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These clean wines will be a hit at your next gathering

Clean wine, similar to clean eating, is all about getting rid of overpackaged, processed, and artificial ingredients in the wine-making process. Standard wine today has a variety of added ingredients designed to preserve and prolong shelf life and enhance the flavor, color, scent, and scent of the product.

The industry has not agreed to a standard definition or process for clean wines and this label is not regulated by the FDA. Therefore, it will be largely up to you to make sure the wine labeled “clean” is up to your standards.

There is, however, a growing consensus that clean wines are those that are made from organically grown grapes, grown through eco-conscious farming and pesticide-free production processes. Moreover, sulfites aren’t used much at all, and if they are, then they must stick to a 100 part per million (ppm) standard.

By keeping to sustainable farming methods, clean winemakers preserve the taste of the wine you love without chemical additives.

White Wine Next to Bowl of Olives
Creative Vix/Pexels

How to choose clean wines

To find the best clean wines, you’ll need to act as an investigator and check out the wine’s label. The brand might claim that it’s clean, but the label should tell you the real story. Look for things such as whether the wine is vegan, made from organic grapes, and has zero additives. Some brands don’t include that information but tout the “clean wine” claim. In these situations, use your best judgment about whether the cleanliness is up to your standard.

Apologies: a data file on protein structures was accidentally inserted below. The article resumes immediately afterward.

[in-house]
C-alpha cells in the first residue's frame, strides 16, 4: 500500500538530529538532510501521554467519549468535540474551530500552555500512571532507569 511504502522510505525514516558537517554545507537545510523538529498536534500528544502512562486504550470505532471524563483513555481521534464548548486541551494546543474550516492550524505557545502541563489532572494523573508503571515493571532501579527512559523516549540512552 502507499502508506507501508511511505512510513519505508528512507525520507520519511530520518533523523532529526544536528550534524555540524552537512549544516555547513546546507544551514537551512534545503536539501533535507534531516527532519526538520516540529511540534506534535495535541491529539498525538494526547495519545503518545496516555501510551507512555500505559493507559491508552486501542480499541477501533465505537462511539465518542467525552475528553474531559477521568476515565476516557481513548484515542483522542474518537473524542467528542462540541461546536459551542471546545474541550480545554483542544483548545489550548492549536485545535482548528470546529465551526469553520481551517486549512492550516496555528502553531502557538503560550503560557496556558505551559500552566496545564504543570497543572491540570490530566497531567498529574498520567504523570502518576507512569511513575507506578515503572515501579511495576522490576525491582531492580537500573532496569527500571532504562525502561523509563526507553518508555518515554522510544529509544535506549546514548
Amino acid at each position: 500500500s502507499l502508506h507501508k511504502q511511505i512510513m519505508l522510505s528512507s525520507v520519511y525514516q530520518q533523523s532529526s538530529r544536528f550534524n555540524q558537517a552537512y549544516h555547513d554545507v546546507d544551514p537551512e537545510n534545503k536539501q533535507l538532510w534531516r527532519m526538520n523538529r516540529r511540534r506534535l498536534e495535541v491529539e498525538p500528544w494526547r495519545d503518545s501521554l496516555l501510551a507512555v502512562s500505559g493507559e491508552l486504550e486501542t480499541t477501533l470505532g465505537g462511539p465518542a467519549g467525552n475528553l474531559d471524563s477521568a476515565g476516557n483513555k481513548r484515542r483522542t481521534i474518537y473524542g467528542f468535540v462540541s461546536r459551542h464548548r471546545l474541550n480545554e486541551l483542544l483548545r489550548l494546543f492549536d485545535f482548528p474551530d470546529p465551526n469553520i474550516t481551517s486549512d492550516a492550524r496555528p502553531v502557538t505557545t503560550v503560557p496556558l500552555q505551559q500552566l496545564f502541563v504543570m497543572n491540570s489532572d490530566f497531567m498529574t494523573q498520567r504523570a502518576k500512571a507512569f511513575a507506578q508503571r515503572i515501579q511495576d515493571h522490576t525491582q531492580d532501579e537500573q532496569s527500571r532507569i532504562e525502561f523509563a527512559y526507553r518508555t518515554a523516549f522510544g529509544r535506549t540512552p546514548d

To ensure that the brand you’re interested in is as clean as they say, look for logos from independent bodies like Demeter, SIP, LIVE, etc that certify the bottle as organic, natural, or clean. Additionally, check to see if there’s a USDA or EU seal since organic brands must be certified by these bodies.

Further, you don’t have to sacrifice your budget for these types of wines–clean wine brands are selling their products for as low as $20.

Choosing the right wine for any occasion

Now that you know what to look for on wine labels, there are a few things to keep in mind. The following advice applies equally to all kinds of wine, including clean wines.

First of all, if you’re brand new to wine, you consider choosing a white wine or a rose. Many people prefer sweet wines when they first begin sipping, and move on to dryer red wines as their palate matures.

Additionally, for your wine introduction, start with more inexpensive wines. You’ll save cash, and begin to get an idea of what various types of wine taste like, before splurging on your favorites. After purchasing, determine what temperature your new bottle of wine ought to be served at. For example, reds should be served lower than room temperature, around 55°F to 65°F, whereas whites should be chilled but not served freezing, around 45°F.

Becoming familiar with the different types of wine is important if you’re purchasing for a party or a gift for a friend. Knowing your wine can ensure that you’re choosing a fan-favorite that will please the widest number of palates possible.

Woman Holding Wine Glass
Elina Sazonova/Pexels

Drink up!

Buying clean wines, developed by organic grapes and eco-friendly processes is a growing trend. Whether you’re the type to buy a bottle of wine once a month or you tend to go through a few bottles a week, ensuring your wine has no additives and sulfites is the cleaner option, especially for those with food and drink sensitivities.

If you already invest in whole foods and organic produce regularly, purchasing clean wines is a natural progression for you. Read the labels and enjoy what the earth has to offer!

BlissMark provides information regarding health, wellness, and beauty. The information within this article is not intended to be medical advice. Before starting any diet or exercise routine, consult your physician. If you don’t have a primary care physician, the United States Health & Human Services department has a free online tool that can help you locate a clinic in your area. We are not medical professionals, have not verified or vetted any programs, and in no way intend our content to be anything more than informative and inspiring.

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